Power, for originary thinking, ultimately lies in deferral and discipline, a view that I think is consistent with de Jouvenal’s attribution of power to “credit,” i.e., faith in someone’s proven ability to step into some “gap” where leadership is required. To take an example I’ve used before, in a group of hungry men, the one who can abstain from suddenly available food in order to remain dedicated to some urgent task would appear and therefore be extremely powerful in relation to his fellows. The more disciplined you are, the more you want such discipline displayed in the exercise of power, whether that exercise is yours or another’s. We can see, in sacral kingship, absolute credit being given to the king. Why does he deserve such credit? Well, who are you to ask the question—in doing so, don’t you give yourself a bit too much credit? As long as any failures in the social order can be repaired by more or better sacrifices, such credit can continue to flow, and if necessary redirected. But if sacrifice is not the cure, it’s not clear what is. If the king puts himself forward as a self-sacrifice on behalf of the community in post-sacrificial terms, well so can others—shaping yourself as a potential sacrifice, in your own practices and your relation to your community, is itself a capability, one that marks you as elite, i.e., powerful—especially if you inherit the other markers of potential rulership, such as property and bloodline (themselves markers of credit advanced by previous generations). Unsecure or divided power really points to an unresolved anthropological and historical dilemma. If the arguments about Church and Throne in the middle ages mask struggles for power, those struggles for power also advance a kind of difficult anthropological inquiry, upon which we are still engaged. There’s no reason to assume that the lord who put together an army to overthrow the king didn’t genuinely believe he was God’s “real” regent on earth. It’s a good idea to figure out what good faith reasons he might have had for believing this.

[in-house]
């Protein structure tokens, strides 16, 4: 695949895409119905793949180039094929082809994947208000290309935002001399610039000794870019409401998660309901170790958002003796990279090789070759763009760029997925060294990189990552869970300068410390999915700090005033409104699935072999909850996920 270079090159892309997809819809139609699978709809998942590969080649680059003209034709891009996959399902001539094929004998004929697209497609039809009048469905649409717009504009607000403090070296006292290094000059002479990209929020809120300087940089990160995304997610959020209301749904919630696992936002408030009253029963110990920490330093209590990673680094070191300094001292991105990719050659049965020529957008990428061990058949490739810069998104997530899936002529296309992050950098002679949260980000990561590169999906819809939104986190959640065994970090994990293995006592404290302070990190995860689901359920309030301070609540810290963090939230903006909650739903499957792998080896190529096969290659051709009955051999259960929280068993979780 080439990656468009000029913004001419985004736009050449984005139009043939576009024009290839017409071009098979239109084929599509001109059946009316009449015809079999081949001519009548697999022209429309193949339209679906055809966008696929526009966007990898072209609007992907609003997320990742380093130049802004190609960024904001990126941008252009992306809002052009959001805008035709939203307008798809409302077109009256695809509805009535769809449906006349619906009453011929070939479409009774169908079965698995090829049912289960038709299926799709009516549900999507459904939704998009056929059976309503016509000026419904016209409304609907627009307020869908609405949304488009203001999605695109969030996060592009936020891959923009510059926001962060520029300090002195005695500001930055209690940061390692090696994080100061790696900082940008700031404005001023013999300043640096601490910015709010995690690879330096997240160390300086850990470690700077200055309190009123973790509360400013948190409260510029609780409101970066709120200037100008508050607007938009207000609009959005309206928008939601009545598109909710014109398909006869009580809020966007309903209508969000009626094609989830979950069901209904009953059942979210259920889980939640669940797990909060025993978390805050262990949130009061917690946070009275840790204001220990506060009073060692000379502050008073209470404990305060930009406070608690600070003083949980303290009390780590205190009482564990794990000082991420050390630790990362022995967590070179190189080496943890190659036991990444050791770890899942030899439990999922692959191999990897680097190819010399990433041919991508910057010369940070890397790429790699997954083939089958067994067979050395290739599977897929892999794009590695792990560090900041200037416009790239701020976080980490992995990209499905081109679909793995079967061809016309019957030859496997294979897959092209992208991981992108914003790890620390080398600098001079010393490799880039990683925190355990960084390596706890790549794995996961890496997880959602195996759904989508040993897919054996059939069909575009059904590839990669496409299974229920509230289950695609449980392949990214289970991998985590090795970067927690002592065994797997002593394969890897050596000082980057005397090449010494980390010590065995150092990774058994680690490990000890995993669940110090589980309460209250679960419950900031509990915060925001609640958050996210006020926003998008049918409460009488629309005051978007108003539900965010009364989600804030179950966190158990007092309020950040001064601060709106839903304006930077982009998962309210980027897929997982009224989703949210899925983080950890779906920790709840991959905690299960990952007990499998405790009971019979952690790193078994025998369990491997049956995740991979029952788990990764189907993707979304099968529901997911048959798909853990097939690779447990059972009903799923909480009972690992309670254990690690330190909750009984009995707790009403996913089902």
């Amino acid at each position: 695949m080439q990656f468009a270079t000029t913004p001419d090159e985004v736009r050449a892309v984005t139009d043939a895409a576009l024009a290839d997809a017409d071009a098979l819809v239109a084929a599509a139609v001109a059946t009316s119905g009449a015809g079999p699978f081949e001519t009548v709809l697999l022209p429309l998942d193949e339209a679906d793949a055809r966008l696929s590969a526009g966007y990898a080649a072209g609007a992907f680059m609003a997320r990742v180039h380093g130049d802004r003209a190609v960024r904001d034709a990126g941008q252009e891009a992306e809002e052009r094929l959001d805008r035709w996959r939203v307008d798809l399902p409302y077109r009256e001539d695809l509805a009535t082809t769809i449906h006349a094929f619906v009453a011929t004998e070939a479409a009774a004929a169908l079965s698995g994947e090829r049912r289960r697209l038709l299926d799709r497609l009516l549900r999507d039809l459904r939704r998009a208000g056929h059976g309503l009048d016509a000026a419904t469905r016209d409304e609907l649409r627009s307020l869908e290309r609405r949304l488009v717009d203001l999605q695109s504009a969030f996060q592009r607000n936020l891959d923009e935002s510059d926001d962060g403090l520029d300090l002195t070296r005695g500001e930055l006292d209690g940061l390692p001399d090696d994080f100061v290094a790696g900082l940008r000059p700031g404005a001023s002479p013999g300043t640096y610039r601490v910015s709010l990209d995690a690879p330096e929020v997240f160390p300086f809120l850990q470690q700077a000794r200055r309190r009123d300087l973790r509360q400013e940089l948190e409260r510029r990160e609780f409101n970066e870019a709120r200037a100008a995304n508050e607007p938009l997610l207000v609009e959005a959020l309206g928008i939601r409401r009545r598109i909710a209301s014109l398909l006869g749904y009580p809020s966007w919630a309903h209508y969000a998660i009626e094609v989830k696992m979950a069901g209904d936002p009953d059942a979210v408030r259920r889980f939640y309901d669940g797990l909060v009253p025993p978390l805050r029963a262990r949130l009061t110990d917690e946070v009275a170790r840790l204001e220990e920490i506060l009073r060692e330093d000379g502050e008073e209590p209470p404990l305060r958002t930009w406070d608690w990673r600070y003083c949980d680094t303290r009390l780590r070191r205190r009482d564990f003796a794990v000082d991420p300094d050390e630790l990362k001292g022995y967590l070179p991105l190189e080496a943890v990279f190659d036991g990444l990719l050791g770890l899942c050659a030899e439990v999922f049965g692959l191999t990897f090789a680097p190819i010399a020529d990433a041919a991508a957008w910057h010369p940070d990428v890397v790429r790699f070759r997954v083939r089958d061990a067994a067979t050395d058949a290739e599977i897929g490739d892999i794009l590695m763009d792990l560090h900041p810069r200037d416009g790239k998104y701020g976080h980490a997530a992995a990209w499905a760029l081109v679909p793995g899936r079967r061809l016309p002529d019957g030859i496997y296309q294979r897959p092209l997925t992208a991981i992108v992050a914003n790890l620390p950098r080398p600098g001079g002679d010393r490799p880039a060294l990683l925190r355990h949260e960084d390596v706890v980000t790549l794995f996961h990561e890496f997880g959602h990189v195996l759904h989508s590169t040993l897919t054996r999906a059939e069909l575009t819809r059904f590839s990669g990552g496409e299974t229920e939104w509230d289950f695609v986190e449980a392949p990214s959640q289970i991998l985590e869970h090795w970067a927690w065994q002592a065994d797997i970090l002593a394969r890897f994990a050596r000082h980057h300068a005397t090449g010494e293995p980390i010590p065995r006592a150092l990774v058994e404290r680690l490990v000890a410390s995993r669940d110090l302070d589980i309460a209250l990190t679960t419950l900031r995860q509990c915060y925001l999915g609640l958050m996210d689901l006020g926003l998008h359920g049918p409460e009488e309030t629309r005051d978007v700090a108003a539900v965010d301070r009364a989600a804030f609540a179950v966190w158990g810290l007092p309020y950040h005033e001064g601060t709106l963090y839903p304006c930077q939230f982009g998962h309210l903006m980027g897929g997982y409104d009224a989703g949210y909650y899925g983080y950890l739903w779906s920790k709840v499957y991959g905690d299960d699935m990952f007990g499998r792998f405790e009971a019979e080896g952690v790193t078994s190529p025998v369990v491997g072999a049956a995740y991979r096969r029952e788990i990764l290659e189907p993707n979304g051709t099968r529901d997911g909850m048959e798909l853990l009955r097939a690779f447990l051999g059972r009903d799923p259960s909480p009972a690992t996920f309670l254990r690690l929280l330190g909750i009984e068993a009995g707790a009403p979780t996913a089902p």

Now, Renaissance and Reformation thinkers had what they thought would be a viable replacement for sacral kingship (one drawn from ancient philosophy): “Nature.” If we can understand the laws of nature, both physical and human nature, we can order society rightly. This would draw together the new sciences with a rational political order unindebted to “irrational” hierarchies and rituals. I want to suggest one thing about this attempt (which has reshaped social and political life so thoroughly that we can’t even see how deeply embedded “Nature” is in our thinking about everything): “Nature” is really an attempt to create a more indirect system of sacrifice. The possibility of talking about modern society as a system of sacrifice is by now a well-established tradition, referencing the modern genocides and wars along with far more mundane economic practices. Indeed, it’s very easy to see the valorization of “the market” as an indirect method of sacrifice: we know that if certain restrictions on trade, capital mobility, ownership, labor-capital relations, etc., are overturned, a certain amount of resources will be destroyed and a certain number of lives ruined. All in the name of “the Economy.” We know it will happen, and we can participate in the purging of the antiquated and inefficient, but no one is actually doing it—no one is responsible for singling out another to be sacrificed for the sake of the Economy. The indirectness is not just evasiveness, though—it does allow for the actual causes of social events to be examined and discussed. It’s just that they must be discussed in a framework that ensures that some power center will preside over the destruction of constituents of another. One could imagine justifying the “natural” sacrifices of a Darwinian social order if it served as a viable, post-Christian replacement of a no longer acceptable sacrificial order—except that it no longer seems to be working. We can think, for example, about Affirmative Action as a sacrificial policy: we place a certain number of less qualified members of “protected classes” into positions with the predictable result that a certain number of lives and certain amount of wealth will be lost, and we do this to appease the furies of racial hatred that have led to civil war in the past. But the fact that the policy is sacrificial, and not “rational,” is proven by the lack of any limits to the policy. No one can say when the policy will end, even hypothetically, nor can anyone say what forms of “inequality” or past “sins” it can’t be used to remedy. All this is to be determined by the anointed priests and priestesses of the victimary order. We can just as readily talk about Western immigration policies as an enormous sacrifice of “whiteness,” for the disappearance of which no one now feels they must hide their enthusiasm. The modern social sciences are for the most part elaborate justifications of indirect sacrifices.